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The government of Benjamin Netanyahu, hampered by social protests before that fateful October 7, has supported this extreme position. Meanwhile, international denunciations of war crimes and genocide, which according to various sources have already cost more than 30,000 lives, largely women and children, continue to be substantiated in The Hague.

Actor clave. A strategic ally of the West and especially the United States in the Middle East, Israel has a veto in its favor in the UN Security Council. But this does not exempt him from criticism of his actions that intensified this week, when hundreds of desperate civilians who gathered waiting for food and help in Gaza came under lethal fire.

The African Union blamed Israel for the “killing” of more than 100 Palestinians and the wounding of nearly 800 others during the distribution of aid.

Israel, although admitting that its soldiers fired shots, attributed the deaths to a “human stampede.”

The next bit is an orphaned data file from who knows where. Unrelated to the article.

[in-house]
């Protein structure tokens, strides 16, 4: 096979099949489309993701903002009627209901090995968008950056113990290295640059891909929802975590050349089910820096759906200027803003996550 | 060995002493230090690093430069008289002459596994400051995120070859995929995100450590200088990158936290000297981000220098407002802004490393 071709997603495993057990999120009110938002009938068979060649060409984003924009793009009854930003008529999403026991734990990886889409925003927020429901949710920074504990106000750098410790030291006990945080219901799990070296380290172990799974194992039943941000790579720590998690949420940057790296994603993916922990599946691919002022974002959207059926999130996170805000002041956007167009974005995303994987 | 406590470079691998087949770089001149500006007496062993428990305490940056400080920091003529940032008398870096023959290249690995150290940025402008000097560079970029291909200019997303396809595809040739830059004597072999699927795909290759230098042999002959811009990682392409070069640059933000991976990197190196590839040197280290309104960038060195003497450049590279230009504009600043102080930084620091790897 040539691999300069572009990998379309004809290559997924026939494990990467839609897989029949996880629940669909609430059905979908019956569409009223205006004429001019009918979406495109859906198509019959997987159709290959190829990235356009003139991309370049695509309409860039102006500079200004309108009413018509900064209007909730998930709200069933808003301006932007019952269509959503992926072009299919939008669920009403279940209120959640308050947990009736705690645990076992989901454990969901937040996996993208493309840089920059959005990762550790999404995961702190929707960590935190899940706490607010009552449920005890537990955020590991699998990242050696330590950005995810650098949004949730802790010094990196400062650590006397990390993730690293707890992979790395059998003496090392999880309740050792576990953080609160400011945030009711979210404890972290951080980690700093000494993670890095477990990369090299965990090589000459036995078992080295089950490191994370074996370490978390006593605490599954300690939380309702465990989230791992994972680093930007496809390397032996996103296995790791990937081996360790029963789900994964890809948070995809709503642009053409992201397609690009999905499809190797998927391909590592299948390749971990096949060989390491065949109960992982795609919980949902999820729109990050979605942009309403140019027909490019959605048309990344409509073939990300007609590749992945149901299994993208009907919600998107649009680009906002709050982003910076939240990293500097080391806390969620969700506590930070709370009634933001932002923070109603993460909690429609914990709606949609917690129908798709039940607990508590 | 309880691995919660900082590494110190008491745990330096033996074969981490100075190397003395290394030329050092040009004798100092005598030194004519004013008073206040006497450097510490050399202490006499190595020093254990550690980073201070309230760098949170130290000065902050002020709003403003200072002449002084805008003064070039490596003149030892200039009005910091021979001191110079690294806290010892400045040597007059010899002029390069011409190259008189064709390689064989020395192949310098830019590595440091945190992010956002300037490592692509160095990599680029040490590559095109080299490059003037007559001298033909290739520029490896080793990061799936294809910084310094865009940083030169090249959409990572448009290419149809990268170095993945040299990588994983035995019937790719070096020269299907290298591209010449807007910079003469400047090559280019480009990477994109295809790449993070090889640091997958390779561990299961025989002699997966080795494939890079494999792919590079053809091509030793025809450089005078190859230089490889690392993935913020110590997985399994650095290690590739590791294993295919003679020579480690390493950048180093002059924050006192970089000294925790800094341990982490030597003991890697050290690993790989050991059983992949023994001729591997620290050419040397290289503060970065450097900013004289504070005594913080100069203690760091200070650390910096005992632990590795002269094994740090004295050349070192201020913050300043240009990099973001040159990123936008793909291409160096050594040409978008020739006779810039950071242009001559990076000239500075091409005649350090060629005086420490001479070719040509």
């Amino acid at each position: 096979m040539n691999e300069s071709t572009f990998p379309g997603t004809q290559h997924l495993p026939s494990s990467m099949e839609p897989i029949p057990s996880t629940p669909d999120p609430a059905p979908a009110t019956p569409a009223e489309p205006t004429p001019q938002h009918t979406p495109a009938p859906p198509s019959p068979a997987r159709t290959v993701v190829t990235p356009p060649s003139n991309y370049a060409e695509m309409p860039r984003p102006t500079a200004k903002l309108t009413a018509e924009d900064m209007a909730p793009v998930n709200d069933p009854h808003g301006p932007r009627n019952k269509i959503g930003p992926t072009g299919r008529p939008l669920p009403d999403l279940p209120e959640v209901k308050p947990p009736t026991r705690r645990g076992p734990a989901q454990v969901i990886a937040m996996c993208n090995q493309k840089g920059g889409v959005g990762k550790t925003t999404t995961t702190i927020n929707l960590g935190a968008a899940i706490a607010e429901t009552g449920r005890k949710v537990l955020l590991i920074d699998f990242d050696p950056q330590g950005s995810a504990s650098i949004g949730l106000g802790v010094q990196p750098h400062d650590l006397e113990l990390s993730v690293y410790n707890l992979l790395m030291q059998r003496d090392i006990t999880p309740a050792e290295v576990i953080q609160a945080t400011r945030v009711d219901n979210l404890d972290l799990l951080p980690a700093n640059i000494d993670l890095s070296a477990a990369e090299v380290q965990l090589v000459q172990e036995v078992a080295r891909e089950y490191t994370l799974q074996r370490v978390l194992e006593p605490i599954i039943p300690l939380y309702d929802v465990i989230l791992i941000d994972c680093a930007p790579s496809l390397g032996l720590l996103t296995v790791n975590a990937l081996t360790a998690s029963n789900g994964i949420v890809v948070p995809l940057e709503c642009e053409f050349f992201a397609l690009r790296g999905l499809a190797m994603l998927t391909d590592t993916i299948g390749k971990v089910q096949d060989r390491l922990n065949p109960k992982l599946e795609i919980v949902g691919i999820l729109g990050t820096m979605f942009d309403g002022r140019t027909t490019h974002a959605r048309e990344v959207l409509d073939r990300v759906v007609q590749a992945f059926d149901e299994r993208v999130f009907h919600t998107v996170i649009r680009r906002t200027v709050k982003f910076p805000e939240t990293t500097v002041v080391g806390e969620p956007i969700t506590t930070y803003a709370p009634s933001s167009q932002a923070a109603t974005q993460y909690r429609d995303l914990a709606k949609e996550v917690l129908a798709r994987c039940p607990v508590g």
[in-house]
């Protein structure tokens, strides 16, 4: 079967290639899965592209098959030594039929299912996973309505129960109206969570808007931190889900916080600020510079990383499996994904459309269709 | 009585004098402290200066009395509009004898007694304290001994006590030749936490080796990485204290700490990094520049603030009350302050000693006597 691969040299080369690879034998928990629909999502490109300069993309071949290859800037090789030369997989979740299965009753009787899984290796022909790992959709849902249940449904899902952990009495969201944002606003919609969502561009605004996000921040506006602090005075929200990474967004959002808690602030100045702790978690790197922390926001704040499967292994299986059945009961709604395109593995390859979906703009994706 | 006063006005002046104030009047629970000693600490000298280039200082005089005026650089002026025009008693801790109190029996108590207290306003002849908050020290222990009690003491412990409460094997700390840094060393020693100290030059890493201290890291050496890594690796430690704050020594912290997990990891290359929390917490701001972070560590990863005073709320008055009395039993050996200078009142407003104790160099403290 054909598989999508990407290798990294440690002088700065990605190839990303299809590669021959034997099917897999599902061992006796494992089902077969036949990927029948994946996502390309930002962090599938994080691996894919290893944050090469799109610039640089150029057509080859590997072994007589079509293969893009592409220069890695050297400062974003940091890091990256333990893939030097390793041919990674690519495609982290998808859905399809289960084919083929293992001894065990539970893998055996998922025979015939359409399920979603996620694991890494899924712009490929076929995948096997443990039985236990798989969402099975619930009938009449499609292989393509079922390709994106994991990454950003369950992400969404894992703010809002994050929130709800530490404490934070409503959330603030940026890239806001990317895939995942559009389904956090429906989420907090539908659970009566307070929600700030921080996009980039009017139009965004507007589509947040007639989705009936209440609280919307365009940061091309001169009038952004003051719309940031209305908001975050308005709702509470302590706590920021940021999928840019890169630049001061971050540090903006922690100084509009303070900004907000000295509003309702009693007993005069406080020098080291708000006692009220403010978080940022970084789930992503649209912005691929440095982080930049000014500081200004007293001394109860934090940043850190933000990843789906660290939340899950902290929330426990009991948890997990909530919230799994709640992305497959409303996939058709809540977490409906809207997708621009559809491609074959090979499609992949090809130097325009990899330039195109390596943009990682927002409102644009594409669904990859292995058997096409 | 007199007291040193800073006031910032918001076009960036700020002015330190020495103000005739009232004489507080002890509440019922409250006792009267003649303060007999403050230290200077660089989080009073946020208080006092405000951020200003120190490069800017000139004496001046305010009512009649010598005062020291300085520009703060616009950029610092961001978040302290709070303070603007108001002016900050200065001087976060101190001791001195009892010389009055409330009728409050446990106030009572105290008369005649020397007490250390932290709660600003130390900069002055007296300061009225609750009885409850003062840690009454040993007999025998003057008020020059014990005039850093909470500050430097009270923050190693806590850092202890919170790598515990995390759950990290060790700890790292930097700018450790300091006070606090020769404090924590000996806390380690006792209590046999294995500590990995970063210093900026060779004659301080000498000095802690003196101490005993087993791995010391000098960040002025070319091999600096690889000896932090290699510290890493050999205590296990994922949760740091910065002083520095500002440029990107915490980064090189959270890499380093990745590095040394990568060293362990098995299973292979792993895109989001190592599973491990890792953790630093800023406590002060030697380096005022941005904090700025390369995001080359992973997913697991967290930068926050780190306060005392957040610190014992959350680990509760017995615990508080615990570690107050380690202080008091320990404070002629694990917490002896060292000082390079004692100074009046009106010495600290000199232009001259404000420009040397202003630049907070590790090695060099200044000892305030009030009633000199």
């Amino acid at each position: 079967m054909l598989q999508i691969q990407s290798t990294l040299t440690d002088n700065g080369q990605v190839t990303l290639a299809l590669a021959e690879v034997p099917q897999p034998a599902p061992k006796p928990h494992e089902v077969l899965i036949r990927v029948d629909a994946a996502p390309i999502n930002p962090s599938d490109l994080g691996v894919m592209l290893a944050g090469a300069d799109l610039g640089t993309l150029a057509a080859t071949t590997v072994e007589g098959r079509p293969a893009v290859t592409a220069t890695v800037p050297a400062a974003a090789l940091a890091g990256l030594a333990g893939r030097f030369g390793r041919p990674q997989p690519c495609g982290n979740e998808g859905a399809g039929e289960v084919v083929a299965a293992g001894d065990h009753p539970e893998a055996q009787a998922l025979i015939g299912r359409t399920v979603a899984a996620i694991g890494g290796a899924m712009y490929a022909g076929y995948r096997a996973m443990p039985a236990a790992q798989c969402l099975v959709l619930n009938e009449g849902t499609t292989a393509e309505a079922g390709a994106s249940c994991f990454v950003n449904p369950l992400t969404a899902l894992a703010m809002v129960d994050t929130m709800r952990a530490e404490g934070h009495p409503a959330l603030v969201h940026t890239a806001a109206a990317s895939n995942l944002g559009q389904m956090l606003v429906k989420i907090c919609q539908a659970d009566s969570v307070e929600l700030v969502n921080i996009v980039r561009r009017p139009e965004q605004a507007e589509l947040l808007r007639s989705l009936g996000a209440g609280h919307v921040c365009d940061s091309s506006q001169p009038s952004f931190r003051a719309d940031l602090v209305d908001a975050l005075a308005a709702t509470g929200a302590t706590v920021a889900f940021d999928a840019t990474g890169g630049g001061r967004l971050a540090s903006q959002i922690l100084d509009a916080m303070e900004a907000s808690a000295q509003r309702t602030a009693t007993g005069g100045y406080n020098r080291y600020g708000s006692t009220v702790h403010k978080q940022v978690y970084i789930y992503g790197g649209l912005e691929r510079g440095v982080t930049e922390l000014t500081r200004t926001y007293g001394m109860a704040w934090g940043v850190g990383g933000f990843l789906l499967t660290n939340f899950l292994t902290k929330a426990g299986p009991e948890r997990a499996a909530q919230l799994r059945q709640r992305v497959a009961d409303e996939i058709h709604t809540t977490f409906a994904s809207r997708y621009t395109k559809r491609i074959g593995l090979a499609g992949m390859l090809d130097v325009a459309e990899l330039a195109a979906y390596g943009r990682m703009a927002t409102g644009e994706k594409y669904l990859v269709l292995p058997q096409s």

The head of the European Commission, Ursula von der Leyen, and the head of the European Council, Charles Michel, declared themselves “dismayed” by what happened and demanded an “independent investigation.”

The EU’s top foreign policy official, Josep Borrell, said he was “horrified” by the killing of civilians in the Gaza Strip and the United Kingdom, Germany and France are calling for a “humanitarian ceasefire,” with Macron blaming responsibility. to Israel.

In the last hours, Egypt revealed efforts for this ceasefire in a meeting that would take place today and would seek to silence bullets and bombs on Gaza before next Sunday, when the month of Ramadan begins.

The terms of the negotiation are not entirely clear nor how it will repair the pain and heal the wounds of the relatives of those who died in Israel five months ago or of those who lost their loved ones and have been struggling to survive in the rubble for years. although his photos rarely occupy covers and screens.